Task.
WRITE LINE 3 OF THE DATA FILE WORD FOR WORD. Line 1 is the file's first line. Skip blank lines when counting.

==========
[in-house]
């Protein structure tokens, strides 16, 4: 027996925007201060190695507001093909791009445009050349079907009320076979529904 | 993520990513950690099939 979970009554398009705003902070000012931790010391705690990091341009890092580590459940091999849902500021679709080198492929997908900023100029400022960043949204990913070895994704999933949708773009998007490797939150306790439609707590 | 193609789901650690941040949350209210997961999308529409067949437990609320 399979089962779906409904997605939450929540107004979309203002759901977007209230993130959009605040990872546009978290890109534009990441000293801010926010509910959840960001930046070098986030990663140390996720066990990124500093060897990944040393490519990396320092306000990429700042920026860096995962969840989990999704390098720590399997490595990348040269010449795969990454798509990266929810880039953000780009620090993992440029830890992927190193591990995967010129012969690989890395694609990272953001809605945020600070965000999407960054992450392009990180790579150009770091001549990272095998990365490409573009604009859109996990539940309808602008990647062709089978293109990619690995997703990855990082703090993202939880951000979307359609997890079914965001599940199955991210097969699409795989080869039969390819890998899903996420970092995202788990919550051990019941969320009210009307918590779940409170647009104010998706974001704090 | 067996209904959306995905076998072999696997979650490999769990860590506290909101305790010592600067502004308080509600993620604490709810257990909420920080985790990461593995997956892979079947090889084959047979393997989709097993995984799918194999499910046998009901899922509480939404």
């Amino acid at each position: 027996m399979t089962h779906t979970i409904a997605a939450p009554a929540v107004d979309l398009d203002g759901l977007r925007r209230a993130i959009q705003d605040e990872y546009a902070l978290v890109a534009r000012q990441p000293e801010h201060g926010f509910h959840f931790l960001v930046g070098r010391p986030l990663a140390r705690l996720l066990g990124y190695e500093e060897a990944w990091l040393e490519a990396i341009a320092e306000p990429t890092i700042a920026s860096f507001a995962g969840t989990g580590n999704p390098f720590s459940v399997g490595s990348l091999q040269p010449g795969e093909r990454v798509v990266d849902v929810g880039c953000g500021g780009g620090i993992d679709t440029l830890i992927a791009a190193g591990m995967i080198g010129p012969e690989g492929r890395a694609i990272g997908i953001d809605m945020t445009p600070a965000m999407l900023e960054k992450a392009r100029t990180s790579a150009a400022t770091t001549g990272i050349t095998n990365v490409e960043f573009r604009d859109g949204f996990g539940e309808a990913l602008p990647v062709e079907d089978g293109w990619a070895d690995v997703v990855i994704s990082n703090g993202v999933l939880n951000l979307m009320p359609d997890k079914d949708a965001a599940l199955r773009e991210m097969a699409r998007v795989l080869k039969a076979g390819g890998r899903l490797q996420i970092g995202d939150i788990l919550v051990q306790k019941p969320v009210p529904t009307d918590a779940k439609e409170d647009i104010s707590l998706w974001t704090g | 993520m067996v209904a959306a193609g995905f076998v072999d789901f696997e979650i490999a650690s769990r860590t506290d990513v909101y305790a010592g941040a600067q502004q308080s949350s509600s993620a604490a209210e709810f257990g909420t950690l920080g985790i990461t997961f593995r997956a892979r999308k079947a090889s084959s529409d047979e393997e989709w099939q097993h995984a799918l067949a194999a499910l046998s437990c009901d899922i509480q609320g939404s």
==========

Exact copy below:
């Amino acid at each position: 027996m399979t089962h779906t979970i409904a997605a939450p009554a929540v107004d979309l398009d203002g759901l977007r925007r209230a993130i959009q705003d605040e990872y546009a902070l978290v890109a534009r000012q990441p000293e801010h201060g926010f509910h959840f931790l960001v930046g070098r010391p986030l990663a140390r705690l996720l066990g990124y190695e500093e060897a990944w990091l040393e490519a990396i341009a320092e306000p990429t890092i700042a920026s860096f507001a995962g969840t989990g580590n999704p390098f720590s459940v399997g490595s990348l091999q040269p010449g795969e093909r990454v798509v990266d849902v929810g880039c953000g500021g780009g620090i993992d679709t440029l830890i992927a791009a190193g591990m995967i080198g010129p012969e690989g492929r890395a694609i990272g997908i953001d809605m945020t445009p600070a965000m999407l900023e960054k992450a392009r100029t990180s790579a150009a400022t770091t001549g990272i050349t095998n990365v490409e960043f573009r604009d859109g949204f996990g539940e309808a990913l602008p990647v062709e079907d089978g293109w990619a070895d690995v997703v990855i994704s990082n703090g993202v999933l939880n951000l979307m009320p359609d997890k079914d949708a965001a599940l199955r773009e991210m097969a699409r998007v795989l080869k039969a076979g390819g890998r899903l490797q996420i970092g995202d939150i788990l919550v051990q306790k019941p969320v009210p529904t009307d918590a779940k439609e409170d647009i104010s707590l998706w974001t704090g | 993520m067996v209904a959306a193609g995905f076998v072999d789901f696997e979650i490999a650690s769990r860590t506290d990513v909101y305790a010592g941040a600067q502004q308080s949350s509600s993620a604490a209210e709810f257990g909420t950690l920080g985790i990461t997961f593995r997956a892979r999308k079947a090889s084959s529409d047979e393997e989709w099939q097993h995984a799918l067949a194999a499910l046998s437990c009901d899922i509480q609320g939404s």